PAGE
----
US spending bill boon for Wall Street?

  • 12 December 2014
Wall Street sign in New York on 16 September 2008 Image copyright AFP

On Thursday, the US House of Representatives voted 219-206 in favour of funding most government operations for the next fiscal year.

But the bill - which includes rollbacks of regulations meant to protect the economy from dangerous banking practices - is flawed with provisions that have serious consequences, Forbes reports.

"The measure that relaxes some regulations on derivative trading for corporations - including big banks - brings to mind how we ended up in financial collapse in 2008," writes author Doug Schoen.

"And the provision that expands the amount of money individuals can give to national parties will certainly make worse a campaign finance environment that is already wildly out of control."

The New York Times agrees, saying the spending bill has some of the most devious and damaging provisions imaginable for good government.

The newspaper's editorial board argues the bill is tailored for Wall Street, and would effectively put taxpayers back on the hook to cushion the banks' losses in risky derivative deals.

"The dirty secret is that many Democrats want this harmful repeal as much as Republicans do in the shabby, big-money symbiosis between Wall Street and Capitol Hill."

Image copyright AP
Image caption Senator Elizabeth Warren (right) called for House Democrats to challenge the spending bill

Analysis - Kim Gittleson, BBC News, New York

At the behest of Wall Street's biggest banks, Republican lawmakers had inserted a line that repealed one of the signature provisions of the 2010 Dodd-Frank financial reform bill.

This provision, Section 716, required banks to put portions of their riskier derivatives businesses into holding companies. The idea was to separate some of the bank's riskier trading in things like credit default swaps and commodities into a separate entity not insured by US taxpayers. But banks have balked at the rule since it was passed in 2010.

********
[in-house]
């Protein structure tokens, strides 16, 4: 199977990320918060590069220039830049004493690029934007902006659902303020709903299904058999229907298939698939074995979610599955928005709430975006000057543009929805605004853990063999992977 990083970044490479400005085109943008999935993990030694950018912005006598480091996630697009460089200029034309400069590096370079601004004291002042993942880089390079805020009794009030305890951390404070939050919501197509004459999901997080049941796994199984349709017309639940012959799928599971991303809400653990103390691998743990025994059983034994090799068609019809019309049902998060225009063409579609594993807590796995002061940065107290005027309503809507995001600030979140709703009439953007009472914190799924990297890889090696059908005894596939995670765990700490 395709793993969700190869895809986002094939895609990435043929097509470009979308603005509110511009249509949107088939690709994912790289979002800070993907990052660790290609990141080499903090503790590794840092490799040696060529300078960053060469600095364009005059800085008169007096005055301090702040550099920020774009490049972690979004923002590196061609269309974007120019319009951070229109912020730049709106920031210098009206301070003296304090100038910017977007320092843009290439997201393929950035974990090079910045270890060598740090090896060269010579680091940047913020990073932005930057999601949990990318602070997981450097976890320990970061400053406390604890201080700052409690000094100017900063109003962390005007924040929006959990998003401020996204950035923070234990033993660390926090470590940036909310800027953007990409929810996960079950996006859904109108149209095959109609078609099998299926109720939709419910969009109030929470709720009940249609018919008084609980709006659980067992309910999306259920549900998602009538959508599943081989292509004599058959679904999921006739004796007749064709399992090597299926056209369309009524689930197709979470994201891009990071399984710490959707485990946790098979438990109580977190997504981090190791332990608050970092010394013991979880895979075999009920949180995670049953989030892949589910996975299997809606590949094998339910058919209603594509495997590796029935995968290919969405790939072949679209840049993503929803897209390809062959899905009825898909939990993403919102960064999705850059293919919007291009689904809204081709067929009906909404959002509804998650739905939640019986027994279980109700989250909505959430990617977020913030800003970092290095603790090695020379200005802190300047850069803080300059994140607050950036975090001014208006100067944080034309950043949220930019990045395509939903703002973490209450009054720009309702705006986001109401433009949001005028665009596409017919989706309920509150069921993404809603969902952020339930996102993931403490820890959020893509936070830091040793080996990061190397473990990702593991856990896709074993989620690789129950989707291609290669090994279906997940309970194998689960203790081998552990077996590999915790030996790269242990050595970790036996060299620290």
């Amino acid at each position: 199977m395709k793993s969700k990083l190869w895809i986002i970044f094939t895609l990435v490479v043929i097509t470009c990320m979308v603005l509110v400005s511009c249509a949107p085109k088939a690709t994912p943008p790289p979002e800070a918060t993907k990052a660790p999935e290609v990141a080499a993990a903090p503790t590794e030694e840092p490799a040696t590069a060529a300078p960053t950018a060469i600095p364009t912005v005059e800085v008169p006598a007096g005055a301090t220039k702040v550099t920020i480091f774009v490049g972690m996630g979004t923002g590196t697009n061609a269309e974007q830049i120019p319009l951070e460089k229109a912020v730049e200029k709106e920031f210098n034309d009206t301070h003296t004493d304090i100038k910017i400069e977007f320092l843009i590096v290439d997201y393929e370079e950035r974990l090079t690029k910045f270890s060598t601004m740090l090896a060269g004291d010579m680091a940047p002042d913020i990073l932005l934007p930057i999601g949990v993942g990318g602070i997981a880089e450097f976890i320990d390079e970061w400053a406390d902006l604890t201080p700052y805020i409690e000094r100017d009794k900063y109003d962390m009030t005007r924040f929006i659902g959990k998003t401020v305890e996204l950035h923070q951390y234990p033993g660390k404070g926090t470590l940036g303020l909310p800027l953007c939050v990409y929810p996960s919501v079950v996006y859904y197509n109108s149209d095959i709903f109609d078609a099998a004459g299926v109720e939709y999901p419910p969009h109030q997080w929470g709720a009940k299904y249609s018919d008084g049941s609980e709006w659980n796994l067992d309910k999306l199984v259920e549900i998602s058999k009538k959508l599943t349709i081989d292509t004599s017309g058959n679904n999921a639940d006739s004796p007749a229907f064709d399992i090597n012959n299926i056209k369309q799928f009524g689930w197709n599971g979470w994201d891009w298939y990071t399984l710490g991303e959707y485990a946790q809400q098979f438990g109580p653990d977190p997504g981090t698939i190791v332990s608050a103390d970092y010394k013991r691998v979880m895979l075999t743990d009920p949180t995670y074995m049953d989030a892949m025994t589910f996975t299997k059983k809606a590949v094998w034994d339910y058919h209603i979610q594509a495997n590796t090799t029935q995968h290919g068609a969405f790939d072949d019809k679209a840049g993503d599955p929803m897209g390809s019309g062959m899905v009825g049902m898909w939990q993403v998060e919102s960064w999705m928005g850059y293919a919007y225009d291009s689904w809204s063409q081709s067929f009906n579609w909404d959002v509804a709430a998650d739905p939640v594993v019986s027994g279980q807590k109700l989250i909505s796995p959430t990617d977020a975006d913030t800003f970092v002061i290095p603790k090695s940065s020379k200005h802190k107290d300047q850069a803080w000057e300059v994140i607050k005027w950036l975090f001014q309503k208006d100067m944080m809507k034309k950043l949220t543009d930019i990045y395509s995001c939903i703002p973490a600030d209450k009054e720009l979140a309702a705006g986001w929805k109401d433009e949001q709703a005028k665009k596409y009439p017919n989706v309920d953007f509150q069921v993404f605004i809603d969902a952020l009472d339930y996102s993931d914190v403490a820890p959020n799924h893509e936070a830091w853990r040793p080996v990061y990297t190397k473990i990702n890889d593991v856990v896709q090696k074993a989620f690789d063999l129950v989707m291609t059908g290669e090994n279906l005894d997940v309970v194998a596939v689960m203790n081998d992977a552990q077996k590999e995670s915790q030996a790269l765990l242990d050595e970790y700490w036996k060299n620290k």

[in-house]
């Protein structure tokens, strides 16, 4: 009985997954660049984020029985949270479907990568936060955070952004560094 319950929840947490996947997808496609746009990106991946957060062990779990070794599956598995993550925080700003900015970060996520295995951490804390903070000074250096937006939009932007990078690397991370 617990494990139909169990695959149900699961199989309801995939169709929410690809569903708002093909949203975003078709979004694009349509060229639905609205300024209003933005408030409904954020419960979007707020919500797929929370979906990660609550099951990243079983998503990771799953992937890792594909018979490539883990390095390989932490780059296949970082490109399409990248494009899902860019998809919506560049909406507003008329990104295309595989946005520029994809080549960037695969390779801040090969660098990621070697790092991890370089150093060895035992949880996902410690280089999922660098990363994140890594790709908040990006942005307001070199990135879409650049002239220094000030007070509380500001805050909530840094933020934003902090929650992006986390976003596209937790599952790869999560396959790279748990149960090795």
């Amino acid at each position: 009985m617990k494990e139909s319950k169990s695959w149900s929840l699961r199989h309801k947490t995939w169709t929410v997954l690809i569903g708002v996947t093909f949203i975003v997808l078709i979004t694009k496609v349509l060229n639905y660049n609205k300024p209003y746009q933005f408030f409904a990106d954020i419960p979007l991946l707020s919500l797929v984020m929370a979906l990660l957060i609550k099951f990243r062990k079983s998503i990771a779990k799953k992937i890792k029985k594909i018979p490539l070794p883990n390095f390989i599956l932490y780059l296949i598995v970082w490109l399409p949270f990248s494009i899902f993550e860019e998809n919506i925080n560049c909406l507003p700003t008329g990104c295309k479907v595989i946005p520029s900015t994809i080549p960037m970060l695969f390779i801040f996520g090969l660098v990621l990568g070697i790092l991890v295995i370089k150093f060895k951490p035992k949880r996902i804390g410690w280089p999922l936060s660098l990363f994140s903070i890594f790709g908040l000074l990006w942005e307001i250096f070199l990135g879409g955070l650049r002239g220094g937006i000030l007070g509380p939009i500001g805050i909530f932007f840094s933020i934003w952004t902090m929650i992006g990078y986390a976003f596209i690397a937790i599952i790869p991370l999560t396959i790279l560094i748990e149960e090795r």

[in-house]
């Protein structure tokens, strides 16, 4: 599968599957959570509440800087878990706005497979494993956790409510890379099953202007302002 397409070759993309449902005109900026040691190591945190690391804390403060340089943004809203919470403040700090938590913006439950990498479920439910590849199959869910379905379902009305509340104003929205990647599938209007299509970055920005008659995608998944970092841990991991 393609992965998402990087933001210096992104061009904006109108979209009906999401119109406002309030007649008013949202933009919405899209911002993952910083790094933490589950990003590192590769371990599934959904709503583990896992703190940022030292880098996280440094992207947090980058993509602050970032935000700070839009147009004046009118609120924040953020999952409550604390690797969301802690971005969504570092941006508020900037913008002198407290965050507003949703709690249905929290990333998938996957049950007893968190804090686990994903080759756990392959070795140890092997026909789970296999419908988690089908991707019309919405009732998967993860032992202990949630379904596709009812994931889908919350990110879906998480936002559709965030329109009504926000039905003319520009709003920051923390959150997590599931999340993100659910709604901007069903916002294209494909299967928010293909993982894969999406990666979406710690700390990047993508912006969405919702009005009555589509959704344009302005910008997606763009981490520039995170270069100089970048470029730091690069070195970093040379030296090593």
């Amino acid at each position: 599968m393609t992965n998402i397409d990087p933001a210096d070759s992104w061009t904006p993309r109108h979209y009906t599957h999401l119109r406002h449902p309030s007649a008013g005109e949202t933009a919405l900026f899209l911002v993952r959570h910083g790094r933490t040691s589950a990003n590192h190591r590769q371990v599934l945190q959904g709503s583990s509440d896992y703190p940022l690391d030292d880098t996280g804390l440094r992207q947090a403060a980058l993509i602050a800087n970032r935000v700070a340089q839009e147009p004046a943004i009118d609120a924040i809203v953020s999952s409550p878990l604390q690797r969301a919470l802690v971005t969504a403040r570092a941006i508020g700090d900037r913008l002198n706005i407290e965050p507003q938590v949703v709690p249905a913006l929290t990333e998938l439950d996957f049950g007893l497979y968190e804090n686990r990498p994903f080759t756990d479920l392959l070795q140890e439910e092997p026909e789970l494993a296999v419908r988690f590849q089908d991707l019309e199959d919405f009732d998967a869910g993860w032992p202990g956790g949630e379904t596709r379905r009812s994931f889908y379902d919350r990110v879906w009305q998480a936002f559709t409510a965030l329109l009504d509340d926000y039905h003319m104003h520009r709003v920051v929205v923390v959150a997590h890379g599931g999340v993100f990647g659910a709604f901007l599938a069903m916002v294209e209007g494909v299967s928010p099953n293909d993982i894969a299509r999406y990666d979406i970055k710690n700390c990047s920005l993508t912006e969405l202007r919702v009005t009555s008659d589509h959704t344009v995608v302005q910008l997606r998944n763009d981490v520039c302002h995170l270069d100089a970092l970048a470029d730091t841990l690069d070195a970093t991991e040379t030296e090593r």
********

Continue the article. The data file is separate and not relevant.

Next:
Citigroup, one of the country's largest banks, wrote a measure repealing the provision, and with help from JP Morgan's Jamie Dimon, managed to get Republicans to include it in the final $1.1bn budget bill.

Unsurprisingly, this angered many liberal Democrats - and even conservative Tea Party members - who saw it as a dirty play by Wall Street to force a Congress desperately in need of passing a spending bill into doing the banks' bidding.

But with a US public tired of fiscal brinksmanship - and a newly empowered Republican majority - it seems that the bill will pass. Once more, US taxpayers will be tied inextricably to obscure, and risky, Wall Street activities.


Outspoken opponent, Democratic Senator Elizabeth Warren, called the spending bill "the worst of government for the rich and powerful", urging House Democrats to withhold their support prior to Thursday's vote.

Fear of a looming government shutdown propelled the legislation to victory in the lower chamber of Congress though.

Image copyright AFP
Image caption JP Morgan's Jamie Dimon pushed for favourable provisions

And Wall Street's success in using the year-end spending bill to weaken a provision of the 2010 financial reform law shows how it plans to wield its clout in the months ahead - slowly and methodically, argues Politico.

"Wall Street's strategy toward weakening the pushout restrictions has involved slowly building bipartisan support. Wall Street lobbyists worked with lawmakers on a standalone House bill, touting its vote tallies as evidence the change has ample support."

Politico reports that last year 70 Democrats voted in favour of a bill that would weaken the provision.

Bloomberg disagrees that the bill is the wrong decision for America, however.

"It's a product of horse trades, half measures and compromises, some unseemly. But in the recent history of confidence-killing brinkmanship in Congress, it amounts to a positive development," writes the editorial board.

As a whole, Bloomberg argues, the bill reflects the merged interests of Democrats and Republicans.

"That's appropriate in a capital where government is divided and power is shared. While it's too soon to suggest that Congress is functional, passing the spending agreement would help raise what has been a dangerously low bar."

Reporting by Micah Luxen